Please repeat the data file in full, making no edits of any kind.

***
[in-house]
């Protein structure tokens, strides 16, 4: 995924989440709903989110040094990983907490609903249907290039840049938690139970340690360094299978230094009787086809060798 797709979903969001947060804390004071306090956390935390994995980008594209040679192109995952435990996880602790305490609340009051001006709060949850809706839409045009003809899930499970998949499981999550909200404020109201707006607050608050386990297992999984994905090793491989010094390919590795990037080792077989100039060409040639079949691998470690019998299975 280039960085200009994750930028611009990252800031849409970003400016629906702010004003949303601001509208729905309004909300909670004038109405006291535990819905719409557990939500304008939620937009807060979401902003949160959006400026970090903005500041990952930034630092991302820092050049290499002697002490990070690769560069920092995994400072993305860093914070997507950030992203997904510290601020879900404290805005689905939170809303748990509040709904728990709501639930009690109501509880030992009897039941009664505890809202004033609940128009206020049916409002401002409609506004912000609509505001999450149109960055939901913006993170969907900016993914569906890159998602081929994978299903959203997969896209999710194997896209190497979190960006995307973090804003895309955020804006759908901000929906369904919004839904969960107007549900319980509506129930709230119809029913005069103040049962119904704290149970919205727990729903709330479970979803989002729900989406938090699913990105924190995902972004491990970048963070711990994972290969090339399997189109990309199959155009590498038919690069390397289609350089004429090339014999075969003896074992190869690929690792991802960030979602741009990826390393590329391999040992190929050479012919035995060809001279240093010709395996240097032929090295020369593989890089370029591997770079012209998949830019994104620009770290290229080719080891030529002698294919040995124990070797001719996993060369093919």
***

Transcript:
[in-house]
């Protein structure tokens, strides 16, 4: 995924989440709903989110040094990983907490609903249907290039840049938690139970340690360094299978230094009787086809060798 797709979903969001947060804390004071306090956390935390994995980008594209040679192109995952435990996880602790305490609340009051001006709060949850809706839409045009003809899930499970998949499981999550909200404020109201707006607050608050386990297992999984994905090793491989010094390919590795990037080792077989100039060409040639079949691998470690019998299975 280039960085200009994750930028611009990252800031849409970003400016629906702010004003949303601001509208729905309004909300909670004038109405006291535990819905719409557990939500304008939620937009807060979401902003949160959006400026970090903005500041990952930034630092991302820092050049290499002697002490990070690769560069920092995994400072993305860093914070997507950030992203997904510290601020879900404290805005689905939170809303748990509040709904728990709501639930009690109501509880030992009897039941009664505890809202004033609940128009206020049916409002401002409609506004912000609509505001999450149109960055939901913006993170969907900016993914569906890159998602081929994978299903959203997969896209999710194997896209190497979190960006995307973090804003895309955020804006759908901000929906369904919004839904969960107007549900319980509506129930709230119809029913005069103040049962119904704290149970919205727990729903709330479970979803989002729900989406938090699913990105924190995902972004491990970048963070711990994972290969090339399997189109990309199959155009590498038919690069390397289609350089004429090339014999075969003896074992190869690929690792991802960030979602741009990826390393590329391999040992190929050479012919035995060809001279240093010709395996240097032929090295020369593989890089370029591997770079012209998949830019994104620009770290290229080719080891030529002698294919040995124990070797001719996993060369093919």